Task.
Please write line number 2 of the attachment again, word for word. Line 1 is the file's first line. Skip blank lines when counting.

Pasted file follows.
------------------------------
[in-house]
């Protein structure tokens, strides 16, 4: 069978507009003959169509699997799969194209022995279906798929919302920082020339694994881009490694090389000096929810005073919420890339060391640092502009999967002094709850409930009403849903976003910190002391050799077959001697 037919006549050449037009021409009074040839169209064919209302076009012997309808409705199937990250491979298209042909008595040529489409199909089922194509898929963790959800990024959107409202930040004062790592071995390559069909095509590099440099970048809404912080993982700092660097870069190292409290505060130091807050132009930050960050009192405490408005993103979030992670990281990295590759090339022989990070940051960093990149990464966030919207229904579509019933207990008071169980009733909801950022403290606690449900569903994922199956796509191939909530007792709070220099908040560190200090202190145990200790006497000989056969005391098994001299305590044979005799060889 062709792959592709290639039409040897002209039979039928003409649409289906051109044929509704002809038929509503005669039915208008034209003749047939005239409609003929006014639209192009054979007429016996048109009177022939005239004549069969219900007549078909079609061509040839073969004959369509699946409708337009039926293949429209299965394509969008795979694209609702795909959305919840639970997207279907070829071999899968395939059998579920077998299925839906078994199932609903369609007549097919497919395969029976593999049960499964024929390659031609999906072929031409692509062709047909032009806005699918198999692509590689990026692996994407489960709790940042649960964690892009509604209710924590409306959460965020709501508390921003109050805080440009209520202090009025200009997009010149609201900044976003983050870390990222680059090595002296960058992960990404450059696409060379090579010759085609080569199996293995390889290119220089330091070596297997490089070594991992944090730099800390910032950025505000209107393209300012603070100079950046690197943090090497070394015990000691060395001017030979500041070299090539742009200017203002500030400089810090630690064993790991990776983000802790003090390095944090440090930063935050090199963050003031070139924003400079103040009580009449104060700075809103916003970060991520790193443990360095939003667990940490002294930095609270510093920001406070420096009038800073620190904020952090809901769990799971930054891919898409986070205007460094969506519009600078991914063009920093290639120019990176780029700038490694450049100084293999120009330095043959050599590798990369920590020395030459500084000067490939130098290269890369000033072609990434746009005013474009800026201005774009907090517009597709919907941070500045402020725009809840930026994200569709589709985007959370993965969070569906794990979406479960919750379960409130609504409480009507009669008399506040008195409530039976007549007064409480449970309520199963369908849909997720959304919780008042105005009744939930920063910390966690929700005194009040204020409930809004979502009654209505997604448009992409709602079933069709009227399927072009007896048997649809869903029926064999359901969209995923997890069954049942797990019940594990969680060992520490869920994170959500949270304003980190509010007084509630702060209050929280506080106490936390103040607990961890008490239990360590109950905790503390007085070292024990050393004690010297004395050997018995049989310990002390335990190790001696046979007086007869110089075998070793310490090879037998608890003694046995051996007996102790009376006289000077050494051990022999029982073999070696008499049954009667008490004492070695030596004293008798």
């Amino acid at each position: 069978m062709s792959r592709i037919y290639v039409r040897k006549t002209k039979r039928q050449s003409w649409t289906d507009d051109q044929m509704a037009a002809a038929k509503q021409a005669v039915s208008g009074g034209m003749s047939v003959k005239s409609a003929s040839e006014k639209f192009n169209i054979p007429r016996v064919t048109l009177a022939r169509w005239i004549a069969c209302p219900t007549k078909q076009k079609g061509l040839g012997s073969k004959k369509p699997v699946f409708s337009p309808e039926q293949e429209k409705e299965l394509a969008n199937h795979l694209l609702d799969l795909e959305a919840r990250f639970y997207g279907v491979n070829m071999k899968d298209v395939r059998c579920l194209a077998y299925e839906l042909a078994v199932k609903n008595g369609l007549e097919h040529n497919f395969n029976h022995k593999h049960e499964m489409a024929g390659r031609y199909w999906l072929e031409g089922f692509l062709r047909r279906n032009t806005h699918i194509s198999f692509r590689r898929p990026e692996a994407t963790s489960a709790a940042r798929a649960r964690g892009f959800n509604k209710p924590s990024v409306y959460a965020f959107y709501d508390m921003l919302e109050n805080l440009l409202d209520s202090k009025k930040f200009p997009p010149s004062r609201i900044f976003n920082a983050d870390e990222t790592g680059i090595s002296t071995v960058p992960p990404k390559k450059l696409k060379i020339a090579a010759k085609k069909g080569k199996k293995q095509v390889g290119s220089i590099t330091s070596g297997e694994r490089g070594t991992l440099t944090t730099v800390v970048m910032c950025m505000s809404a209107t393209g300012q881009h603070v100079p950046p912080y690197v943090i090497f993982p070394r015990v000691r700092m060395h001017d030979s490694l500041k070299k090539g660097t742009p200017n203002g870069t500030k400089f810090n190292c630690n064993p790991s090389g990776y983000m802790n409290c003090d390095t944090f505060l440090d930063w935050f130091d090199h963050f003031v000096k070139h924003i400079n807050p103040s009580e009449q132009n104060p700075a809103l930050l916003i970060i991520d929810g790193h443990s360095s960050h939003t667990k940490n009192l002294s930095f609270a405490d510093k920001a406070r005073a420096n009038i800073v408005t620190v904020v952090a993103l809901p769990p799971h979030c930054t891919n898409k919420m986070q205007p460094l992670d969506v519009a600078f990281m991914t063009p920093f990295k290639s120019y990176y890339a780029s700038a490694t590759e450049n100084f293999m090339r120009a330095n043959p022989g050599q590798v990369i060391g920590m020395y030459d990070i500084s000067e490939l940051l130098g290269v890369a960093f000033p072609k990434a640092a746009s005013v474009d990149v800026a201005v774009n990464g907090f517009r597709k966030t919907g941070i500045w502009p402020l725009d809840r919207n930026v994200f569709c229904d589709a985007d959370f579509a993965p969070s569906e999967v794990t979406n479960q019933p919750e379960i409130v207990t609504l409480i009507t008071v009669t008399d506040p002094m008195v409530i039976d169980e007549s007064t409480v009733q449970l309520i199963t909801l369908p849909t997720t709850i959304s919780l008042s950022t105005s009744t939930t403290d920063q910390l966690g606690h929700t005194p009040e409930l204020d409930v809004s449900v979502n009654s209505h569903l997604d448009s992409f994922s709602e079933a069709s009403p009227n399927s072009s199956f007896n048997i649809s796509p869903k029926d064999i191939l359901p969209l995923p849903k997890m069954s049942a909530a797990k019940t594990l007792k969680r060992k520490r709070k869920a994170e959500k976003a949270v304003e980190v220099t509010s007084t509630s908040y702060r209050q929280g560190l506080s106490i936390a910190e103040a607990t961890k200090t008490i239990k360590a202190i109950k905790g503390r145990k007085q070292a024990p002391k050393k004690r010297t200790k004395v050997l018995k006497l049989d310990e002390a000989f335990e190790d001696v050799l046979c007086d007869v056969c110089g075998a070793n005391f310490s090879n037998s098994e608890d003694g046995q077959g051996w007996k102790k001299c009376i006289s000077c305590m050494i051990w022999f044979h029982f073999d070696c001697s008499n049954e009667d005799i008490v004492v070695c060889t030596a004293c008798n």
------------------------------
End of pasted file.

């Protein structure tokens, strides 16, 4: 069978507009003959169509699997799969194209022995279906798929919302920082020339694994881009490694090389000096929810005073919420890339060391640092502009999967002094709850409930009403849903976003910190002391050799077959001697 037919006549050449037009021409009074040839169209064919209302076009012997309808409705199937990250491979298209042909008595040529489409199909089922194509898929963790959800990024959107409202930040004062790592071995390559069909095509590099440099970048809404912080993982700092660097870069190292409290505060130091807050132009930050960050009192405490408005993103979030992670990281990295590759090339022989990070940051960093990149990464966030919207229904579509019933207990008071169980009733909801950022403290606690449900569903994922199956796509191939909530007792709070220099908040560190200090202190145990200790006497000989056969005391098994001299305590044979005799060889 062709792959592709290639039409040897002209039979039928003409649409289906051109044929509704002809038929509503005669039915208008034209003749047939005239409609003929006014639209192009054979007429016996048109009177022939005239004549069969219900007549078909079609061509040839073969004959369509699946409708337009039926293949429209299965394509969008795979694209609702795909959305919840639970997207279907070829071999899968395939059998579920077998299925839906078994199932609903369609007549097919497919395969029976593999049960499964024929390659031609999906072929031409692509062709047909032009806005699918198999692509590689990026692996994407489960709790940042649960964690892009509604209710924590409306959460965020709501508390921003109050805080440009209520202090009025200009997009010149609201900044976003983050870390990222680059090595002296960058992960990404450059696409060379090579010759085609080569199996293995390889290119220089330091070596297997490089070594991992944090730099800390910032950025505000209107393209300012603070100079950046690197943090090497070394015990000691060395001017030979500041070299090539742009200017203002500030400089810090630690064993790991990776983000802790003090390095944090440090930063935050090199963050003031070139924003400079103040009580009449104060700075809103916003970060991520790193443990360095939003667990940490002294930095609270510093920001406070420096009038800073620190904020952090809901769990799971930054891919898409986070205007460094969506519009600078991914063009920093290639120019990176780029700038490694450049100084293999120009330095043959050599590798990369920590020395030459500084000067490939130098290269890369000033072609990434746009005013474009800026201005774009907090517009597709919907941070500045402020725009809840930026994200569709589709985007959370993965969070569906794990979406479960919750379960409130609504409480009507009669008399506040008195409530039976007549007064409480449970309520199963369908849909997720959304919780008042105005009744939930920063910390966690929700005194009040204020409930809004979502009654209505997604448009992409709602079933069709009227399927072009007896048997649809869903029926064999359901969209995923997890069954049942797990019940594990969680060992520490869920994170959500949270304003980190509010007084509630702060209050929280506080106490936390103040607990961890008490239990360590109950905790503390007085070292024990050393004690010297004395050997018995049989310990002390335990190790001696046979007086007869110089075998070793310490090879037998608890003694046995051996007996102790009376006289000077050494051990022999029982073999070696008499049954009667008490004492070695030596004293008798």